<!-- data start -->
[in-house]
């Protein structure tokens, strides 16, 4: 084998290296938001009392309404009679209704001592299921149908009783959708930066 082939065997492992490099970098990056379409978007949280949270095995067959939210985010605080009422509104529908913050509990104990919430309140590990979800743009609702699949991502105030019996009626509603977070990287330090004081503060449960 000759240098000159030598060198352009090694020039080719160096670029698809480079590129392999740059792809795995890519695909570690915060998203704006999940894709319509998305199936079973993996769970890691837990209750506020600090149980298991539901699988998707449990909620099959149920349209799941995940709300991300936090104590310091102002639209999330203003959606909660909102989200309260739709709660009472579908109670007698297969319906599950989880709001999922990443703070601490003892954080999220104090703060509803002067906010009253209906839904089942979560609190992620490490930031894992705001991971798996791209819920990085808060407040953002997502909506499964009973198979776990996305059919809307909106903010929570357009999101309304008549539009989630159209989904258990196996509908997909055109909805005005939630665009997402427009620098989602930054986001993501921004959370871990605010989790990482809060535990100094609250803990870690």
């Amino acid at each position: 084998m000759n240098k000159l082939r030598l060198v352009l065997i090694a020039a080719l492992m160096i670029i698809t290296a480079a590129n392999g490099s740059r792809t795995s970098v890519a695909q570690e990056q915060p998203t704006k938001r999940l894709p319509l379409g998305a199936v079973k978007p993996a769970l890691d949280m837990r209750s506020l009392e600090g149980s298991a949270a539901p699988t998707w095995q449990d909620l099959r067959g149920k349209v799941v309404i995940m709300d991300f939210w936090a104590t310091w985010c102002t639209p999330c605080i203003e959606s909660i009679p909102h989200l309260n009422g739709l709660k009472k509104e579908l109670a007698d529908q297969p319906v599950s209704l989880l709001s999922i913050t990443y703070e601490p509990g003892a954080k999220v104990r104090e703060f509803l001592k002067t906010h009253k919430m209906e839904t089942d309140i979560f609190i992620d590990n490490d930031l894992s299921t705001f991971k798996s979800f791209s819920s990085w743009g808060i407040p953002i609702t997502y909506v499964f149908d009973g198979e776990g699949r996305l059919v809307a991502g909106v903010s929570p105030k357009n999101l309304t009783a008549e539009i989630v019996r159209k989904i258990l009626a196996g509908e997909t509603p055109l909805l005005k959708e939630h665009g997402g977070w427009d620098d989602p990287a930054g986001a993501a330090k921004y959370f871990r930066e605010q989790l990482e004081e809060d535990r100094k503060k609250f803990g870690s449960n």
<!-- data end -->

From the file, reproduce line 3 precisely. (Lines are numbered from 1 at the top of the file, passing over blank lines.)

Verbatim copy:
């Amino acid at each position: 084998m000759n240098k000159l082939r030598l060198v352009l065997i090694a020039a080719l492992m160096i670029i698809t290296a480079a590129n392999g490099s740059r792809t795995s970098v890519a695909q570690e990056q915060p998203t704006k938001r999940l894709p319509l379409g998305a199936v079973k978007p993996a769970l890691d949280m837990r209750s506020l009392e600090g149980s298991a949270a539901p699988t998707w095995q449990d909620l099959r067959g149920k349209v799941v309404i995940m709300d991300f939210w936090a104590t310091w985010c102002t639209p999330c605080i203003e959606s909660i009679p909102h989200l309260n009422g739709l709660k009472k509104e579908l109670a007698d529908q297969p319906v599950s209704l989880l709001s999922i913050t990443y703070e601490p509990g003892a954080k999220v104990r104090e703060f509803l001592k002067t906010h009253k919430m209906e839904t089942d309140i979560f609190i992620d590990n490490d930031l894992s299921t705001f991971k798996s979800f791209s819920s990085w743009g808060i407040p953002i609702t997502y909506v499964f149908d009973g198979e776990g699949r996305l059919v809307a991502g909106v903010s929570p105030k357009n999101l309304t009783a008549e539009i989630v019996r159209k989904i258990l009626a196996g509908e997909t509603p055109l909805l005005k959708e939630h665009g997402g977070w427009d620098d989602p990287a930054g986001a993501a330090k921004y959370f871990r930066e605010q989790l990482e004081e809060d535990r100094k503060k609250f803990g870690s449960n």